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fbtwitterlinkedinvimeoflicker grey 14rssslideshare1
McIntosh, Caroline; Thomson, C.E. (2006)
Languages: English
Types: Article
Subjects: RT, R1, RD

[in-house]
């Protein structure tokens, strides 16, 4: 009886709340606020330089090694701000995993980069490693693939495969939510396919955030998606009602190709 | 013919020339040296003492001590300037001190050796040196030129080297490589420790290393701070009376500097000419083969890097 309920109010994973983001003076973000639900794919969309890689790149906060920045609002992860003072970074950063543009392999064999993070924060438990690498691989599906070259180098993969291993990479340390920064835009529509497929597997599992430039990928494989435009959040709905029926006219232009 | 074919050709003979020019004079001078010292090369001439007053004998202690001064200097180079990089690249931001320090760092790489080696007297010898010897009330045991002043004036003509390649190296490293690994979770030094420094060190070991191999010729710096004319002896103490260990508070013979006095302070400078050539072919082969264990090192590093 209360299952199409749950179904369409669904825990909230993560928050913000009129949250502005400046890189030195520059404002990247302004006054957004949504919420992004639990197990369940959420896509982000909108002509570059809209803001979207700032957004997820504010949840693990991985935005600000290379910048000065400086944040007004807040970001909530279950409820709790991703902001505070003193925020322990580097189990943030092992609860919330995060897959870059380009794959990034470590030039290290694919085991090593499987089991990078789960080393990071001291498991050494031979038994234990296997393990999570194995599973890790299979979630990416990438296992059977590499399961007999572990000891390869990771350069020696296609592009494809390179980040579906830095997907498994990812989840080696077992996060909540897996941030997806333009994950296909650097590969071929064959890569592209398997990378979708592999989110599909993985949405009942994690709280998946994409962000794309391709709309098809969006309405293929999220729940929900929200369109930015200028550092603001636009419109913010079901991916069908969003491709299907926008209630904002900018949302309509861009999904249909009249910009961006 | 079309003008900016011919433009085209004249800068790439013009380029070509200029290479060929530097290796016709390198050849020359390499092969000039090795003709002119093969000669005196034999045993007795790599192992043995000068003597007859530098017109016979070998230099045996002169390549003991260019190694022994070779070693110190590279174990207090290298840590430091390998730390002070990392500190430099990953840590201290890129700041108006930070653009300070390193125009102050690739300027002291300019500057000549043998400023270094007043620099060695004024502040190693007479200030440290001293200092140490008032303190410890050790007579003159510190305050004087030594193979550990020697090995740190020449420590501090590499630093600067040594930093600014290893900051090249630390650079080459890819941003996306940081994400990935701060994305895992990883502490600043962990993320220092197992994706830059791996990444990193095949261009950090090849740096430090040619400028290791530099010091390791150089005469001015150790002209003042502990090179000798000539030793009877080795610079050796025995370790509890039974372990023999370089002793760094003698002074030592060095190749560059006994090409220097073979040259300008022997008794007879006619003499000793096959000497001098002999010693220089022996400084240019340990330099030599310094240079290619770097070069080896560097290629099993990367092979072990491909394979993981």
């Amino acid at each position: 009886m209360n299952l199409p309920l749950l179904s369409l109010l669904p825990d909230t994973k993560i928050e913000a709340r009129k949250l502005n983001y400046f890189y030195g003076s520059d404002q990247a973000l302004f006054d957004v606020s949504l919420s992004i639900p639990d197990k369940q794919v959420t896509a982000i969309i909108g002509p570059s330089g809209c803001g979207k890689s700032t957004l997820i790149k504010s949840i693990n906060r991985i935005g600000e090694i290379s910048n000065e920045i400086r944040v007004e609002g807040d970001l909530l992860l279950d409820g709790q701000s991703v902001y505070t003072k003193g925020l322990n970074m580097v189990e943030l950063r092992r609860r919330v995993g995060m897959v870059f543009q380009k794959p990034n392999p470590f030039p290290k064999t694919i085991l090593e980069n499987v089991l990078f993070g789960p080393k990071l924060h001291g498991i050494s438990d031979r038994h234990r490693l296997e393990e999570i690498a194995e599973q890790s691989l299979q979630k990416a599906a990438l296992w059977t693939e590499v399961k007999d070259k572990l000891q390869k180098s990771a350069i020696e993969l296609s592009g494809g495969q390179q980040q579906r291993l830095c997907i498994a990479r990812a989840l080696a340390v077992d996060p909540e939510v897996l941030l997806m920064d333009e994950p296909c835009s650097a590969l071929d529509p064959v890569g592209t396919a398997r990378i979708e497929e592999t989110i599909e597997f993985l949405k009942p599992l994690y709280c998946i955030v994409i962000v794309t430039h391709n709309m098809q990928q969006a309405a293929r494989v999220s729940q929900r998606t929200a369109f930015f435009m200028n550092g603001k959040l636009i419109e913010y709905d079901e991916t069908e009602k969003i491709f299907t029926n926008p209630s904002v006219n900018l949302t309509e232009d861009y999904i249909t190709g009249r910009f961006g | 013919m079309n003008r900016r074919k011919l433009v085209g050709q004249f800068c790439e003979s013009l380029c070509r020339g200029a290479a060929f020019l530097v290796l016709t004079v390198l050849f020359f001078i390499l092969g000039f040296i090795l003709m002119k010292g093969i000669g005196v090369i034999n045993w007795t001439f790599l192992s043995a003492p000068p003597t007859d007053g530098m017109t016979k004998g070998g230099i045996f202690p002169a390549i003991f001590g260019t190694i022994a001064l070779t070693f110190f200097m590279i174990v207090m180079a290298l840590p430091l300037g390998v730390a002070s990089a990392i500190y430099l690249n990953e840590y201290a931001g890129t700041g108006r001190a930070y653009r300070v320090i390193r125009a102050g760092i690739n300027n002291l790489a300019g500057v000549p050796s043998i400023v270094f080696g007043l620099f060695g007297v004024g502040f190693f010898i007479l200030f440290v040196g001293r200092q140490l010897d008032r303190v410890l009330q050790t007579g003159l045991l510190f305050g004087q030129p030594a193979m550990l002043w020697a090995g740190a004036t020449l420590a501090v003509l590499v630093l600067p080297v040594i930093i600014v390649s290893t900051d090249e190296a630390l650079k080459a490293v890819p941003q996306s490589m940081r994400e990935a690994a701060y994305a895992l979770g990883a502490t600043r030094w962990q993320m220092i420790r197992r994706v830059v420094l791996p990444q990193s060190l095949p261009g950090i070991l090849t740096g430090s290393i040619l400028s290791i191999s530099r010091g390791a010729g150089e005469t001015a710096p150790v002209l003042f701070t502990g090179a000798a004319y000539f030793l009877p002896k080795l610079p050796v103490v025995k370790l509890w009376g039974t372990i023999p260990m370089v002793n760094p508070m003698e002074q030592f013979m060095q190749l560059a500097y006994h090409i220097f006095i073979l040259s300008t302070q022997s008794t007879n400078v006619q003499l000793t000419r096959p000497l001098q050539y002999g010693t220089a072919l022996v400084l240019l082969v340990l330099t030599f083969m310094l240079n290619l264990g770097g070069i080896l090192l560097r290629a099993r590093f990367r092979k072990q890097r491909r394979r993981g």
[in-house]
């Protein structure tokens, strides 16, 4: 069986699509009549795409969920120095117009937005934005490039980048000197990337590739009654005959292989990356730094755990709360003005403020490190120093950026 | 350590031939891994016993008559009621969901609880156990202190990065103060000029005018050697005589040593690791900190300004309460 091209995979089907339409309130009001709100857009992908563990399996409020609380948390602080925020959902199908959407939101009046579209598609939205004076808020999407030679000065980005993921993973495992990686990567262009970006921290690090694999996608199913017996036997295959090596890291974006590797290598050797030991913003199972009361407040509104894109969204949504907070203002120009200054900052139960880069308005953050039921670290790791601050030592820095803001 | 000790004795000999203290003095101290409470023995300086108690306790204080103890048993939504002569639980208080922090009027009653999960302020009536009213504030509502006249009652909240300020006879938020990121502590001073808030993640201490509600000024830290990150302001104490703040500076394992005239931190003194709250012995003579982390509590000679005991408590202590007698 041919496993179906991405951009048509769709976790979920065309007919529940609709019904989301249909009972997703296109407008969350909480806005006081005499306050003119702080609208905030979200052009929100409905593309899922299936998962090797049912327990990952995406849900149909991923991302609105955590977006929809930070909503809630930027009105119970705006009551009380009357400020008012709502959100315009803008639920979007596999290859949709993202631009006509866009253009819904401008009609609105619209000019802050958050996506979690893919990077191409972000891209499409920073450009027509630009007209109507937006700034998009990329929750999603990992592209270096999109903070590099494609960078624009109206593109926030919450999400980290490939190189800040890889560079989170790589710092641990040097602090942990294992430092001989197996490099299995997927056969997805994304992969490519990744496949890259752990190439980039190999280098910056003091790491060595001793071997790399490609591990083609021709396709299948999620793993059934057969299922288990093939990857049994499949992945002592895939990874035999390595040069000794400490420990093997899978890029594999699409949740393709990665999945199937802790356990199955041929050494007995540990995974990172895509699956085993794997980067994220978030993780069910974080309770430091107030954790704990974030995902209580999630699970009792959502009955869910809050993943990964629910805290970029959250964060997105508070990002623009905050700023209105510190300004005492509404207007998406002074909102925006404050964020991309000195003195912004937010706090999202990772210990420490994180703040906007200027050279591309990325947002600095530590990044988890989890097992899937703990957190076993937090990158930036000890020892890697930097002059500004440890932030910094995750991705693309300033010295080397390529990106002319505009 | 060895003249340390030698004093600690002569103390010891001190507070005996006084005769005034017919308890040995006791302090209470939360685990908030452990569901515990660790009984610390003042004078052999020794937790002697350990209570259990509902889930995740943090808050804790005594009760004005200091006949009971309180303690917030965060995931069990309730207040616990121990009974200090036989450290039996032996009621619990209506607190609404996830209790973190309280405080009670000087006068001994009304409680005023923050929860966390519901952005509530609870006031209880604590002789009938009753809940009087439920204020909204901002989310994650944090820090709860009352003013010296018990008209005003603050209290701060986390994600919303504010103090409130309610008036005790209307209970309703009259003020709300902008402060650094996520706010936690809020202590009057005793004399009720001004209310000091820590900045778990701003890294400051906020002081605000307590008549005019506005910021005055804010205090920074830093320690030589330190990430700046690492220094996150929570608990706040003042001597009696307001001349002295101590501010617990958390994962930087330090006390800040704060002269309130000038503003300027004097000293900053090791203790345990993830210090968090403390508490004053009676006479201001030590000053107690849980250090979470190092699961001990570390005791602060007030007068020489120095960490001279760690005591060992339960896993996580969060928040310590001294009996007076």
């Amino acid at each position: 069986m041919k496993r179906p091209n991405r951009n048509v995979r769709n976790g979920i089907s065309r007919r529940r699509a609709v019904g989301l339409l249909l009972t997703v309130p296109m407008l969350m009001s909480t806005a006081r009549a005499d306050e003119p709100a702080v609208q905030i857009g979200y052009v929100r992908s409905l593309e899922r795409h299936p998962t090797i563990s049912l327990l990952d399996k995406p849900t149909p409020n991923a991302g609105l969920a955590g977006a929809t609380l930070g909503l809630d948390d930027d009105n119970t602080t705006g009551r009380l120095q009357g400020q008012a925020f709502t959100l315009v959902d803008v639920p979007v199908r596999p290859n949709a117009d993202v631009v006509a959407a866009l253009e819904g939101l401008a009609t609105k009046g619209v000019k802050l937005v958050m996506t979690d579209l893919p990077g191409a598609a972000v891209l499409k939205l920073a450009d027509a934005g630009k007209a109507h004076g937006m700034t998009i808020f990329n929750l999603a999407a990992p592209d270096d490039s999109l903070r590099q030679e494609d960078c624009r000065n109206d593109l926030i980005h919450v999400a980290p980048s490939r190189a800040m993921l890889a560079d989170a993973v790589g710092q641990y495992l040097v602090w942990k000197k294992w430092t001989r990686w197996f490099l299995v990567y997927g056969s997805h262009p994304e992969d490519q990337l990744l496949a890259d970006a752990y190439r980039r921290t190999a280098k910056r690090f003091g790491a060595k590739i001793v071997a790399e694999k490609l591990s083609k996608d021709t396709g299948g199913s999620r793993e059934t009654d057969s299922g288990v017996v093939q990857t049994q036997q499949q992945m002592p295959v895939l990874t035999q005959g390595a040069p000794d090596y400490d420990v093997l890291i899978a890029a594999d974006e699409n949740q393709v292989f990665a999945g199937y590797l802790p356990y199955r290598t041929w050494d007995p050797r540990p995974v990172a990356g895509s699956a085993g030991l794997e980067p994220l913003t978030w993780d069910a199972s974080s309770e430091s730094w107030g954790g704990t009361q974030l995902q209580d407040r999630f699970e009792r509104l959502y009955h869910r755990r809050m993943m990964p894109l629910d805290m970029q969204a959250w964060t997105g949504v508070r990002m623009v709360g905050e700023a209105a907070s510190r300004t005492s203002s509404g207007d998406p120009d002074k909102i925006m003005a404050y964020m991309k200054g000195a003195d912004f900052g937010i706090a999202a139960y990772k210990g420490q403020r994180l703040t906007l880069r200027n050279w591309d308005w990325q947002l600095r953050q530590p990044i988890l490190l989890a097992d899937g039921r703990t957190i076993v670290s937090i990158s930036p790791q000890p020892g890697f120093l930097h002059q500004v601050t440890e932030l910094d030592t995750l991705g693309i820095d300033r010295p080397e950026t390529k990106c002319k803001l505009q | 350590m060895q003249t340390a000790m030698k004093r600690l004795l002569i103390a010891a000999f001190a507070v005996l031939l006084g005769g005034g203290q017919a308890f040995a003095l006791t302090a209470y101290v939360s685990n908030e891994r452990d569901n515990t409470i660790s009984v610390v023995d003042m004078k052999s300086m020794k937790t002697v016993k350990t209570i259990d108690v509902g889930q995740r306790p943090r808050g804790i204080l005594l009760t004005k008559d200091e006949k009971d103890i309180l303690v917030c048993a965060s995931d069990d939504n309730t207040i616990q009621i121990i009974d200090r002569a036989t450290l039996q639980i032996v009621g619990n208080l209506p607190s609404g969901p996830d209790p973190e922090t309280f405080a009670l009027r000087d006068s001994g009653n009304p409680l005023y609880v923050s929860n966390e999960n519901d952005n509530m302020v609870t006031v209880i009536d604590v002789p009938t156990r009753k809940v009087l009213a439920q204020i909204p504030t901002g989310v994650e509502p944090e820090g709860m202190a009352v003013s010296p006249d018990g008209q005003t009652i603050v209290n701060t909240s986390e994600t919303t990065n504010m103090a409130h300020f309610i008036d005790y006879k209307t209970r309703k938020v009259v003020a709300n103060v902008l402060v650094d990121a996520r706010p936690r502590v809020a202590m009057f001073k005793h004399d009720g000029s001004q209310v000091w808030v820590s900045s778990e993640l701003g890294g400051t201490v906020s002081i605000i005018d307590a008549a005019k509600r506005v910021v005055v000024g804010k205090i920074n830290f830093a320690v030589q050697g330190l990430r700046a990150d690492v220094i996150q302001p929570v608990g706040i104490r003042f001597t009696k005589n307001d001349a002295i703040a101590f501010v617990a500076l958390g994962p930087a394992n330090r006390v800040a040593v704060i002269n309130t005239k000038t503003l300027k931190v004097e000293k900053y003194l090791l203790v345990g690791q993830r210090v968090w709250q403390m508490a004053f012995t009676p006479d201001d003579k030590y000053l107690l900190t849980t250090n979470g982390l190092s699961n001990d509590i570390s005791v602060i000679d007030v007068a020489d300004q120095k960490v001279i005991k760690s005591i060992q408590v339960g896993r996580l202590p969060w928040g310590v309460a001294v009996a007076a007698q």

Objective: Anecdotal reports suggest that certain honey dressings have a positive effect on wound\ud healing. However, there is limited empirical evidence supporting its use. This double-blind randomised\ud controlled trial investigated the effect of a honey dressing on wound healing following toenail surgery\ud with matrix phenolisation.\ud \ud Method: Participants (n=100) were randomly assigned to receive either an active manuka honey\ud dressing (n=52) or paraffi n-impregnated tulle gras (n=48). The primary outcome was time (days) taken\ud for complete re-epithelialisation of the nail bed.\ud \ud Results: Mean healing times were 40.30 days (SD 18.21) for the honey group and 39.98 days\ud (SD 25.42) for the paraffi n tulle gras group. Partial avulsion wounds healed statistically signifi cantly faster\ud (p=0.01) with paraffi n tulle gras (19.62 days, SD 9.31) than with the honey dressing (31.76 days, SD 18.8),\ud but no signifi cant difference (p=0.21) was found following total avulsion when comparing honey (45.28\ud days, SD 18.03.) with paraffi n tulle gras dressings (52.03 days, SD 21.3).\ud \ud Conclusion: The results suggest that patients may benefi t more from paraffi n tulle gras dressings than\ud honey dressings following partial toenail avulsion. No statistically signifi cant difference was found for\ud healing times after total toenail avulsion, although the marginal benefit of the honey dressing on these\ud healing times warrants further investigation.\ud \ud Declaration of interest: None.
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